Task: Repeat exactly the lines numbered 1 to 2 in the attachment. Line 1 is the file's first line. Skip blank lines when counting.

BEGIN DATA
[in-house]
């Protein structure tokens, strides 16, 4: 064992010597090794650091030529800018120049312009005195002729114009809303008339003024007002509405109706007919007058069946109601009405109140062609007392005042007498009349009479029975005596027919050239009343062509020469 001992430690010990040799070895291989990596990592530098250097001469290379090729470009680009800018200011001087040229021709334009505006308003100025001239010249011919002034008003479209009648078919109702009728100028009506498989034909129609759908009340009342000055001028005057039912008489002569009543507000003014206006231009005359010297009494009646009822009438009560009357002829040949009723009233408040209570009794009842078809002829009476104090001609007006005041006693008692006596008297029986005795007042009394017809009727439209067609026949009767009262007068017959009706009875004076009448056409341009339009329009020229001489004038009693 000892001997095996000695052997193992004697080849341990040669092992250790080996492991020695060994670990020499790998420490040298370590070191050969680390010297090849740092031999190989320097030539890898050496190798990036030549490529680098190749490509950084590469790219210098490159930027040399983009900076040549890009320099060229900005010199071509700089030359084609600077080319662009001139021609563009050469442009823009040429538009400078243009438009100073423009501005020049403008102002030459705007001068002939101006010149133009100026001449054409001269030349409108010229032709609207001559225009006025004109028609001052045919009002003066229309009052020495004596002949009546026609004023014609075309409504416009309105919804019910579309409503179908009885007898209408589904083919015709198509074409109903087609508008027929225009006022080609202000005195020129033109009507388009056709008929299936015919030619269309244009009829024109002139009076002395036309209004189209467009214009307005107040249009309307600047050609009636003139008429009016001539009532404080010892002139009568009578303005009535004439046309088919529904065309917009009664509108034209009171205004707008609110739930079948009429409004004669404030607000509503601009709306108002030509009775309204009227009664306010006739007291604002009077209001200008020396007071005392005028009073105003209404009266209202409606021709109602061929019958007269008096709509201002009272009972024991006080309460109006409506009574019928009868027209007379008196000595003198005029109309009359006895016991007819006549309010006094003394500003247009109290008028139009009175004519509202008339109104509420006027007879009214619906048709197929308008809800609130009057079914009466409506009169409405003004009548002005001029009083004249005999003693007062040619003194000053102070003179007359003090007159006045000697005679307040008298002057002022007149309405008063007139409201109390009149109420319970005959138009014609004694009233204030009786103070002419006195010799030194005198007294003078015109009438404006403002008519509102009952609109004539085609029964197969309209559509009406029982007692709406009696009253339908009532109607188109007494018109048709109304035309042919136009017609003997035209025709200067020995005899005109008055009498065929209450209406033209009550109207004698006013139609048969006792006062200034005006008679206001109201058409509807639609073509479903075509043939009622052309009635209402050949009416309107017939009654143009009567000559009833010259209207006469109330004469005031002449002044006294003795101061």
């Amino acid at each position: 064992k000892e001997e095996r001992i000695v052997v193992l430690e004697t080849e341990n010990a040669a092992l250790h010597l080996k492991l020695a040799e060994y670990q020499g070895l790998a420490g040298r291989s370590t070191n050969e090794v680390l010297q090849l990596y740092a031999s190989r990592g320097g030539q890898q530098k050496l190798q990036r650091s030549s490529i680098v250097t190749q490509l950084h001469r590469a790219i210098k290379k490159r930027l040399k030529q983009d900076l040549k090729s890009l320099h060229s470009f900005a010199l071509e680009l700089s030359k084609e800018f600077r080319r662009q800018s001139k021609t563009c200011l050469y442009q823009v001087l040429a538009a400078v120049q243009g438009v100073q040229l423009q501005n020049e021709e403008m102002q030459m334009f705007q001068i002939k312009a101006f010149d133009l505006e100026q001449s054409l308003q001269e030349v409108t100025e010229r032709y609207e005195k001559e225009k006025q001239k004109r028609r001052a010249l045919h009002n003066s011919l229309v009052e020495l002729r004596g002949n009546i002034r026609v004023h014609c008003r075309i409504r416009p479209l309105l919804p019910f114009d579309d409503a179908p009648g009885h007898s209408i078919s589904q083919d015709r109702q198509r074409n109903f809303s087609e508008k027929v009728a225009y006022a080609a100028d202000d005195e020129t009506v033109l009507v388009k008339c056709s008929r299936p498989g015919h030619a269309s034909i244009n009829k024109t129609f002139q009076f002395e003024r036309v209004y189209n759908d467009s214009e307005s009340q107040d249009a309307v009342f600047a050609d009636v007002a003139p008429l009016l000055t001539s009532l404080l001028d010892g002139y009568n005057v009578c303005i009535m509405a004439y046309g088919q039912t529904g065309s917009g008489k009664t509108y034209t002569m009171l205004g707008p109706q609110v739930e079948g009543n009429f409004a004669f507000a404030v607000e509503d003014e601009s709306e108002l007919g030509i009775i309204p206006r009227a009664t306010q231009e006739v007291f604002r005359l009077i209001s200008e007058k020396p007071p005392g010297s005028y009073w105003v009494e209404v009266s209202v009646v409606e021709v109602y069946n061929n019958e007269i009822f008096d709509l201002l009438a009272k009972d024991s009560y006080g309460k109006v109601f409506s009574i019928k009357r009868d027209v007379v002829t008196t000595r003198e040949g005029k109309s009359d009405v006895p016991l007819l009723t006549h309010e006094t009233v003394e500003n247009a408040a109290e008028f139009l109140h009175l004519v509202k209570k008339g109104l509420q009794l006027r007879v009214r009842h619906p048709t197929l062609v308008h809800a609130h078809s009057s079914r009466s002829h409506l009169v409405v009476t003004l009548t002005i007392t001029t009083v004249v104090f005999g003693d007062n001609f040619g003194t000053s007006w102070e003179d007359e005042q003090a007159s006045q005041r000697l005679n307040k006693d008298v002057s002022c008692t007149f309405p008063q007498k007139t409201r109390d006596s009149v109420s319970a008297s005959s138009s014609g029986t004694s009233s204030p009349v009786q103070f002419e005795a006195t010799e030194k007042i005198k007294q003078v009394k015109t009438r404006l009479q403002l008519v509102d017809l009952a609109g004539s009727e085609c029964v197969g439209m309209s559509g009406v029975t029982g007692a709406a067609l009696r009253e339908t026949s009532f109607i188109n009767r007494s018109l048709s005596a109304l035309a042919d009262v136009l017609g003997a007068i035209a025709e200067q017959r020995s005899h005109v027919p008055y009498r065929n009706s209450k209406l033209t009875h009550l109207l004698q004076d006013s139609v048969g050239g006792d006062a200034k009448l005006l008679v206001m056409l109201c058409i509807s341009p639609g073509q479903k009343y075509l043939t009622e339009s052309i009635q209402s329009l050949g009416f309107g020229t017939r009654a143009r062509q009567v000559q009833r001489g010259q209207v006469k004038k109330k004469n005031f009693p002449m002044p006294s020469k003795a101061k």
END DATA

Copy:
[in-house]
């Protein structure tokens, strides 16, 4: 064992010597090794650091030529800018120049312009005195002729114009809303008339003024007002509405109706007919007058069946109601009405109140062609007392005042007498009349009479029975005596027919050239009343062509020469 001992430690010990040799070895291989990596990592530098250097001469290379090729470009680009800018200011001087040229021709334009505006308003100025001239010249011919002034008003479209009648078919109702009728100028009506498989034909129609759908009340009342000055001028005057039912008489002569009543507000003014206006231009005359010297009494009646009822009438009560009357002829040949009723009233408040209570009794009842078809002829009476104090001609007006005041006693008692006596008297029986005795007042009394017809009727439209067609026949009767009262007068017959009706009875004076009448056409341009339009329009020229001489004038009693 000892001997095996000695052997193992004697080849341990040669092992250790080996492991020695060994670990020499790998420490040298370590070191050969680390010297090849740092031999190989320097030539890898050496190798990036030549490529680098190749490509950084590469790219210098490159930027040399983009900076040549890009320099060229900005010199071509700089030359084609600077080319662009001139021609563009050469442009823009040429538009400078243009438009100073423009501005020049403008102002030459705007001068002939101006010149133009100026001449054409001269030349409108010229032709609207001559225009006025004109028609001052045919009002003066229309009052020495004596002949009546026609004023014609075309409504416009309105919804019910579309409503179908009885007898209408589904083919015709198509074409109903087609508008027929225009006022080609202000005195020129033109009507388009056709008929299936015919030619269309244009009829024109002139009076002395036309209004189209467009214009307005107040249009309307600047050609009636003139008429009016001539009532404080010892002139009568009578303005009535004439046309088919529904065309917009009664509108034209009171205004707008609110739930079948009429409004004669404030607000509503601009709306108002030509009775309204009227009664306010006739007291604002009077209001200008020396007071005392005028009073105003209404009266209202409606021709109602061929019958007269008096709509201002009272009972024991006080309460109006409506009574019928009868027209007379008196000595003198005029109309009359006895016991007819006549309010006094003394500003247009109290008028139009009175004519509202008339109104509420006027007879009214619906048709197929308008809800609130009057079914009466409506009169409405003004009548002005001029009083004249005999003693007062040619003194000053102070003179007359003090007159006045000697005679307040008298002057002022007149309405008063007139409201109390009149109420319970005959138009014609004694009233204030009786103070002419006195010799030194005198007294003078015109009438404006403002008519509102009952609109004539085609029964197969309209559509009406029982007692709406009696009253339908009532109607188109007494018109048709109304035309042919136009017609003997035209025709200067020995005899005109008055009498065929209450209406033209009550109207004698006013139609048969006792006062200034005006008679206001109201058409509807639609073509479903075509043939009622052309009635209402050949009416309107017939009654143009009567000559009833010259209207006469109330004469005031002449002044006294003795101061």